Celebrate November as Manatee Awareness Month


This young manatee was caught in a sunbeam as it swam just below the surface in Crystal River, Florida. JEFF STAMER / SHUTTERSTOCK

This young manatee was caught in a sunbeam as it swam just below the surface in Crystal River, Florida. JEFF STAMER / SHUTTERSTOCK

November is Manatee Awareness Month, an annual month-long dedication to imperiled manatees and their conservation in Florida and beyond. Former Florida Gov. Bob Graham first declared November as Manatee Awareness Month in 1979, when the state began designating manatee protection zones in areas where manatees gather during the winter. November is typically when manatees return to Florida’s warmer waters from their wider summer distributions. This year, as for the last 40 years, Save the Manatee Club invites the public to celebrate and safeguard imperiled manatees all month-long.

Manatees are listed as a “threatened” species by the U.S. Fish & Wildlife Service and are listed as “vulnerable” on the International Union for the Conservation of Nature’s Red List. These unique aquatic mammals face a variety of serious threats to their survival, including loss of habitat and toxic red tide algae. However, human-caused threats like watercraft collisions continue to rank as the largest known cause of manatee mortalities. “Manatee injuries and deaths from boat strikes can be prevented,” explains Patrick Rose, Save the Manatee Club’s aquatic biologist and executive director.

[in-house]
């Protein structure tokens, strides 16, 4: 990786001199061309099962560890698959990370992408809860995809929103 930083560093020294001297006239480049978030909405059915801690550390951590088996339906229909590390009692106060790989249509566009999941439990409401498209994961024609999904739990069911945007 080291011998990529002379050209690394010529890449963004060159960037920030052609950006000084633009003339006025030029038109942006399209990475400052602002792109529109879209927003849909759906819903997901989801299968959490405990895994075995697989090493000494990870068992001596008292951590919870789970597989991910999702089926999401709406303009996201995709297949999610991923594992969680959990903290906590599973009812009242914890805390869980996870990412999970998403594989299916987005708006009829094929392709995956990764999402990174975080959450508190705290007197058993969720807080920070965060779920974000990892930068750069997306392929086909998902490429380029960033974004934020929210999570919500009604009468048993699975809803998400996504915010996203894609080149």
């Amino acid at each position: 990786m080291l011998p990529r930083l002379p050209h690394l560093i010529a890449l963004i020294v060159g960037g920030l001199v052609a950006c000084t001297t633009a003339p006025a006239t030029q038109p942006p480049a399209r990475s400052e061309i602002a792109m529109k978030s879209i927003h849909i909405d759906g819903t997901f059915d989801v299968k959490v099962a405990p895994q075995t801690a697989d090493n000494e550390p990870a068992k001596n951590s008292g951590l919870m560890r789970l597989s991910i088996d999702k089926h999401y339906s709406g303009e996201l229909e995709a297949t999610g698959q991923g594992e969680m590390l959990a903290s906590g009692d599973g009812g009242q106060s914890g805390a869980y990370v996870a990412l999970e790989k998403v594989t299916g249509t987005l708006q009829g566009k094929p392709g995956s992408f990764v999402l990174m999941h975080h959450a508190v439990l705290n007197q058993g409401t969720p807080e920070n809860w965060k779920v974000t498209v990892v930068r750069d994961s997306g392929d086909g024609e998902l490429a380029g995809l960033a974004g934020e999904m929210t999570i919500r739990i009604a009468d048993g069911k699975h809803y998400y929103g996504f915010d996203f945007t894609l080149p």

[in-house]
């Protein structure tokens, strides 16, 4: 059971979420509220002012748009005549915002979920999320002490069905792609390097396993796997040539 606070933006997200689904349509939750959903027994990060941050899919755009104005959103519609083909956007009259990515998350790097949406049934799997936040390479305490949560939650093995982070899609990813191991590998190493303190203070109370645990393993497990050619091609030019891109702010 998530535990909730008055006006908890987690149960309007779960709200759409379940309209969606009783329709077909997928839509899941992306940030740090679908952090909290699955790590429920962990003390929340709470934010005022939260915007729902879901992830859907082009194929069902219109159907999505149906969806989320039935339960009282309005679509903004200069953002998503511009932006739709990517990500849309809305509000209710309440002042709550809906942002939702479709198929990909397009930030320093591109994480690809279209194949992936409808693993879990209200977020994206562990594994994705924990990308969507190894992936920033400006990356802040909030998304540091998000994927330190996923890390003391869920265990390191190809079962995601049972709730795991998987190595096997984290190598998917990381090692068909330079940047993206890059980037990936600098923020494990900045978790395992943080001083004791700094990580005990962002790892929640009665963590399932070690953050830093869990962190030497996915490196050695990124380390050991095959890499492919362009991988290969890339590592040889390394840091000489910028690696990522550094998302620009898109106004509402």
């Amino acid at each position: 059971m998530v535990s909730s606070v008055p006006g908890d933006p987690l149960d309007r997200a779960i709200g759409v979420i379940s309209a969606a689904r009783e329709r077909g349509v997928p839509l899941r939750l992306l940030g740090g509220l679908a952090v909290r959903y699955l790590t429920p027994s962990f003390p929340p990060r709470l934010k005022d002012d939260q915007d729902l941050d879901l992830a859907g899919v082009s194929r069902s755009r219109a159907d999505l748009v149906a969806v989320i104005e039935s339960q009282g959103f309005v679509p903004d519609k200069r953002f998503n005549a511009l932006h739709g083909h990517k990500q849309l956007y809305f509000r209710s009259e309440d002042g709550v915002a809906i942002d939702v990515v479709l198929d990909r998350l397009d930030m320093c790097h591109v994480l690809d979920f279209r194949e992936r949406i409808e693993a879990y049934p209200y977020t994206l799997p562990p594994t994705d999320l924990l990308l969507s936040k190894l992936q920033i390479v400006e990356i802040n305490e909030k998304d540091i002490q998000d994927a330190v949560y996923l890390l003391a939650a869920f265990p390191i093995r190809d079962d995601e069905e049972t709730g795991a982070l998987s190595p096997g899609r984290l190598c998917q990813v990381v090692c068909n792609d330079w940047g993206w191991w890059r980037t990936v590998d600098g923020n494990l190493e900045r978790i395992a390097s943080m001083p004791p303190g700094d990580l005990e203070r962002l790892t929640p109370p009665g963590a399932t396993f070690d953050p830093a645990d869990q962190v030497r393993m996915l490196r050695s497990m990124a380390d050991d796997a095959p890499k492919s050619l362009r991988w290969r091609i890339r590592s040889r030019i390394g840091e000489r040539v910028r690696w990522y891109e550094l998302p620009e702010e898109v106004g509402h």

Manatees move slowly, surface to breathe air, and inhabit a range of freshwater and saltwater ecosystems. These characteristics make them especially susceptible to collisions with fast-moving boats in shallow areas. Obeying posted speed zones and looking out for manatees is the easiest way to avoid a potentially fatal collision. In addition, residents and visitors who enjoy boating in Florida are encouraged to review these manatee-safe boating tips at least each November. They are also reminded to avoid feeding, touching, or giving water to manatees, as these activities can disrupt their natural behavior and could eventually put them in harm’s way.

For more information about manatees and the club’s efforts, go to www.savethemanatee.org or call 1-800-432-JOIN (5646). ¦

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